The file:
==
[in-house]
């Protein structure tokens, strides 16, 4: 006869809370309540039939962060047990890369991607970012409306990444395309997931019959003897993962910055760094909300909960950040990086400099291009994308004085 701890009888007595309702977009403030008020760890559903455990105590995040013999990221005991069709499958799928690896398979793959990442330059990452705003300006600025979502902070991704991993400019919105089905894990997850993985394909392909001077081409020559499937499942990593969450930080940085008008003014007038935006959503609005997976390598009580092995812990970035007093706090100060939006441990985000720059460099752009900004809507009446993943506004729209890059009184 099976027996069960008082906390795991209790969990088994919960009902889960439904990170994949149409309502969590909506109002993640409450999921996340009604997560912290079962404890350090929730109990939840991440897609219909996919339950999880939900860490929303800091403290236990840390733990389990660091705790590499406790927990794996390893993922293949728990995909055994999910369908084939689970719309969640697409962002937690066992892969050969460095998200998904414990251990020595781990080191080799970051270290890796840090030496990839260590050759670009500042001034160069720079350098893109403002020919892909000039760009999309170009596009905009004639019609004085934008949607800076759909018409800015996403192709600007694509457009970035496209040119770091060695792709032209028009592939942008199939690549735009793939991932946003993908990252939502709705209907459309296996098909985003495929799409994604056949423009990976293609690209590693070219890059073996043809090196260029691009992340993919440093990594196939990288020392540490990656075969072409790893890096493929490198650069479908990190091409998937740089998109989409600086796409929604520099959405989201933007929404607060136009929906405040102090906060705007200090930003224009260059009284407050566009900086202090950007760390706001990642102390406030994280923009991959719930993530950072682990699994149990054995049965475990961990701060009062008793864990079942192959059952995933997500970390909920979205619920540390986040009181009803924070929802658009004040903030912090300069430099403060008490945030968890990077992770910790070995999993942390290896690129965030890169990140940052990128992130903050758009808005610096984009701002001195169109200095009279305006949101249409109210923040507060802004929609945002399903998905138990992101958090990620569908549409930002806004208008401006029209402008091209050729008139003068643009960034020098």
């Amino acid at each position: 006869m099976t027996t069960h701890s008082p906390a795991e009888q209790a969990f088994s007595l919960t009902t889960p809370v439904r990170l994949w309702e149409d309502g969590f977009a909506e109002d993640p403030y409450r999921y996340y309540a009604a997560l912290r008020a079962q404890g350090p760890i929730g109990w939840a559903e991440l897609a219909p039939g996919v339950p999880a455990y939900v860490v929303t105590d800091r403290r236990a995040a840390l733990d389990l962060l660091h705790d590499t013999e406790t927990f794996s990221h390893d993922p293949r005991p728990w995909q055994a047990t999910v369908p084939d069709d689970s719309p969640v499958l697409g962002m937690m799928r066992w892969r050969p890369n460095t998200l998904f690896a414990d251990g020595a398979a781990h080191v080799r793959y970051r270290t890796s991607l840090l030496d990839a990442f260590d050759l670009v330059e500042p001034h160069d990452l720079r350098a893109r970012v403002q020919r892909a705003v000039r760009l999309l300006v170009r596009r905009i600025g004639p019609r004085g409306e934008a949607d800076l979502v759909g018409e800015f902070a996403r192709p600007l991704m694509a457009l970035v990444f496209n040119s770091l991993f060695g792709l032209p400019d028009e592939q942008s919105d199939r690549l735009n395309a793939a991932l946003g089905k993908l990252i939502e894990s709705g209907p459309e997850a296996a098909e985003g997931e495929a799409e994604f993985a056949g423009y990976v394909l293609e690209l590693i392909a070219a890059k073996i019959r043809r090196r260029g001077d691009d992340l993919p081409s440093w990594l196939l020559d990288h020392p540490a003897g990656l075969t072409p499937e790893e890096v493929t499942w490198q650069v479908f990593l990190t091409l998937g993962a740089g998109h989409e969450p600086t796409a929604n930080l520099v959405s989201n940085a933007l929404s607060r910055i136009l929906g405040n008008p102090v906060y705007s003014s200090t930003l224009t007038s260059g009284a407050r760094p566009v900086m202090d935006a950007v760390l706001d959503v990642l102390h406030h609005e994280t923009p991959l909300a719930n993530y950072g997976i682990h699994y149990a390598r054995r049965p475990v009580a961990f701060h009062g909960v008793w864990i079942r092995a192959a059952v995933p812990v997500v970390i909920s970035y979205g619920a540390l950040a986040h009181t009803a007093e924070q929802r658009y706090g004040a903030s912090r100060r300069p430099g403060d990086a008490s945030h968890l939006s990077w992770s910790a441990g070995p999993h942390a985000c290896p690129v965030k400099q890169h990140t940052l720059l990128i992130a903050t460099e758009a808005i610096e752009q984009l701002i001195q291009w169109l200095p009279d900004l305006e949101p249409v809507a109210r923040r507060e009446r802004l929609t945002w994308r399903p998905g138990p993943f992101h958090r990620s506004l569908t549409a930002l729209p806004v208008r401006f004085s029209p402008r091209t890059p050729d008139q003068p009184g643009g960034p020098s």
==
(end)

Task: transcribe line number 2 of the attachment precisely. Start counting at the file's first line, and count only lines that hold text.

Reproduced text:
């Protein structure tokens, strides 16, 4: 006869809370309540039939962060047990890369991607970012409306990444395309997931019959003897993962910055760094909300909960950040990086400099291009994308004085 701890009888007595309702977009403030008020760890559903455990105590995040013999990221005991069709499958799928690896398979793959990442330059990452705003300006600025979502902070991704991993400019919105089905894990997850993985394909392909001077081409020559499937499942990593969450930080940085008008003014007038935006959503609005997976390598009580092995812990970035007093706090100060939006441990985000720059460099752009900004809507009446993943506004729209890059009184 099976027996069960008082906390795991209790969990088994919960009902889960439904990170994949149409309502969590909506109002993640409450999921996340009604997560912290079962404890350090929730109990939840991440897609219909996919339950999880939900860490929303800091403290236990840390733990389990660091705790590499406790927990794996390893993922293949728990995909055994999910369908084939689970719309969640697409962002937690066992892969050969460095998200998904414990251990020595781990080191080799970051270290890796840090030496990839260590050759670009500042001034160069720079350098893109403002020919892909000039760009999309170009596009905009004639019609004085934008949607800076759909018409800015996403192709600007694509457009970035496209040119770091060695792709032209028009592939942008199939690549735009793939991932946003993908990252939502709705209907459309296996098909985003495929799409994604056949423009990976293609690209590693070219890059073996043809090196260029691009992340993919440093990594196939990288020392540490990656075969072409790893890096493929490198650069479908990190091409998937740089998109989409600086796409929604520099959405989201933007929404607060136009929906405040102090906060705007200090930003224009260059009284407050566009900086202090950007760390706001990642102390406030994280923009991959719930993530950072682990699994149990054995049965475990961990701060009062008793864990079942192959059952995933997500970390909920979205619920540390986040009181009803924070929802658009004040903030912090300069430099403060008490945030968890990077992770910790070995999993942390290896690129965030890169990140940052990128992130903050758009808005610096984009701002001195169109200095009279305006949101249409109210923040507060802004929609945002399903998905138990992101958090990620569908549409930002806004208008401006029209402008091209050729008139003068643009960034020098």